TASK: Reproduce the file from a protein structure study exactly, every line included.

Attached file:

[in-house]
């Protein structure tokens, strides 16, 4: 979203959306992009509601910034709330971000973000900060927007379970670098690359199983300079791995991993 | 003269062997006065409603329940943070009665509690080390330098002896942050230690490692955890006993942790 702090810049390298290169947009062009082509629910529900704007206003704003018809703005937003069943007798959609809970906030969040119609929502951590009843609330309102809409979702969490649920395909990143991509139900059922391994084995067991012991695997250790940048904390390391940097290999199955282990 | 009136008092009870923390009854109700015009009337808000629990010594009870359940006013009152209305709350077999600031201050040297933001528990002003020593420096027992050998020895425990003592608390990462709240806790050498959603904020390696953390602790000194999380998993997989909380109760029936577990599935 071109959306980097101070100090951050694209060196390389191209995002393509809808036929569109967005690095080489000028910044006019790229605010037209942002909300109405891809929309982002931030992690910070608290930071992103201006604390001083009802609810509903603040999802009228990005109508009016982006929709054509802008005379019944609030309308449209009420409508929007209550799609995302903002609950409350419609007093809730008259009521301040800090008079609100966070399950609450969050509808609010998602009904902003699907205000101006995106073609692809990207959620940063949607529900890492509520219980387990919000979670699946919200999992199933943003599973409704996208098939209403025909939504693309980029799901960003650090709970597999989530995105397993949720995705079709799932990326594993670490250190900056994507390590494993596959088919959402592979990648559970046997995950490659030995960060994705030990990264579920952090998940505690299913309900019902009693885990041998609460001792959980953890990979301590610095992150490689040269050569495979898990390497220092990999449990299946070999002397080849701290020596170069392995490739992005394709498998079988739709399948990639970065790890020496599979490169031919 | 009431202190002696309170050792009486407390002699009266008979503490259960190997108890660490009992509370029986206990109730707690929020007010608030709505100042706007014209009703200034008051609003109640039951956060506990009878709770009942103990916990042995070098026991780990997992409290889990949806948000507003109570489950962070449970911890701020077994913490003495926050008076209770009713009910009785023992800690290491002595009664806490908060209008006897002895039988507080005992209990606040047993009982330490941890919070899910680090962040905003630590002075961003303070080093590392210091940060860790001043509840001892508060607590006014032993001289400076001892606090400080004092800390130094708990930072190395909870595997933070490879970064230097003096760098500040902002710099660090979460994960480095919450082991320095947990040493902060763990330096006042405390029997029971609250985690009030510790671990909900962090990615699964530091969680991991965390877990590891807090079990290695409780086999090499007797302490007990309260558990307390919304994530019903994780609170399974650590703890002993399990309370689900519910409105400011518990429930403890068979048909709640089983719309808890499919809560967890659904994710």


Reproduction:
[in-house]
């Protein structure tokens, strides 16, 4: 979203959306992009509601910034709330971000973000900060927007379970670098690359199983300079791995991993 | 003269062997006065409603329940943070009665509690080390330098002896942050230690490692955890006993942790 702090810049390298290169947009062009082509629910529900704007206003704003018809703005937003069943007798959609809970906030969040119609929502951590009843609330309102809409979702969490649920395909990143991509139900059922391994084995067991012991695997250790940048904390390391940097290999199955282990 | 009136008092009870923390009854109700015009009337808000629990010594009870359940006013009152209305709350077999600031201050040297933001528990002003020593420096027992050998020895425990003592608390990462709240806790050498959603904020390696953390602790000194999380998993997989909380109760029936577990599935 071109959306980097101070100090951050694209060196390389191209995002393509809808036929569109967005690095080489000028910044006019790229605010037209942002909300109405891809929309982002931030992690910070608290930071992103201006604390001083009802609810509903603040999802009228990005109508009016982006929709054509802008005379019944609030309308449209009420409508929007209550799609995302903002609950409350419609007093809730008259009521301040800090008079609100966070399950609450969050509808609010998602009904902003699907205000101006995106073609692809990207959620940063949607529900890492509520219980387990919000979670699946919200999992199933943003599973409704996208098939209403025909939504693309980029799901960003650090709970597999989530995105397993949720995705079709799932990326594993670490250190900056994507390590494993596959088919959402592979990648559970046997995950490659030995960060994705030990990264579920952090998940505690299913309900019902009693885990041998609460001792959980953890990979301590610095992150490689040269050569495979898990390497220092990999449990299946070999002397080849701290020596170069392995490739992005394709498998079988739709399948990639970065790890020496599979490169031919 | 009431202190002696309170050792009486407390002699009266008979503490259960190997108890660490009992509370029986206990109730707690929020007010608030709505100042706007014209009703200034008051609003109640039951956060506990009878709770009942103990916990042995070098026991780990997992409290889990949806948000507003109570489950962070449970911890701020077994913490003495926050008076209770009713009910009785023992800690290491002595009664806490908060209008006897002895039988507080005992209990606040047993009982330490941890919070899910680090962040905003630590002075961003303070080093590392210091940060860790001043509840001892508060607590006014032993001289400076001892606090400080004092800390130094708990930072190395909870595997933070490879970064230097003096760098500040902002710099660090979460994960480095919450082991320095947990040493902060763990330096006042405390029997029971609250985690009030510790671990909900962090990615699964530091969680991991965390877990590891807090079990290695409780086999090499007797302490007990309260558990307390919304994530019903994780609170399974650590703890002993399990309370689900519910409105400011518990429930403890068979048909709640089983719309808890499919809560967890659904994710």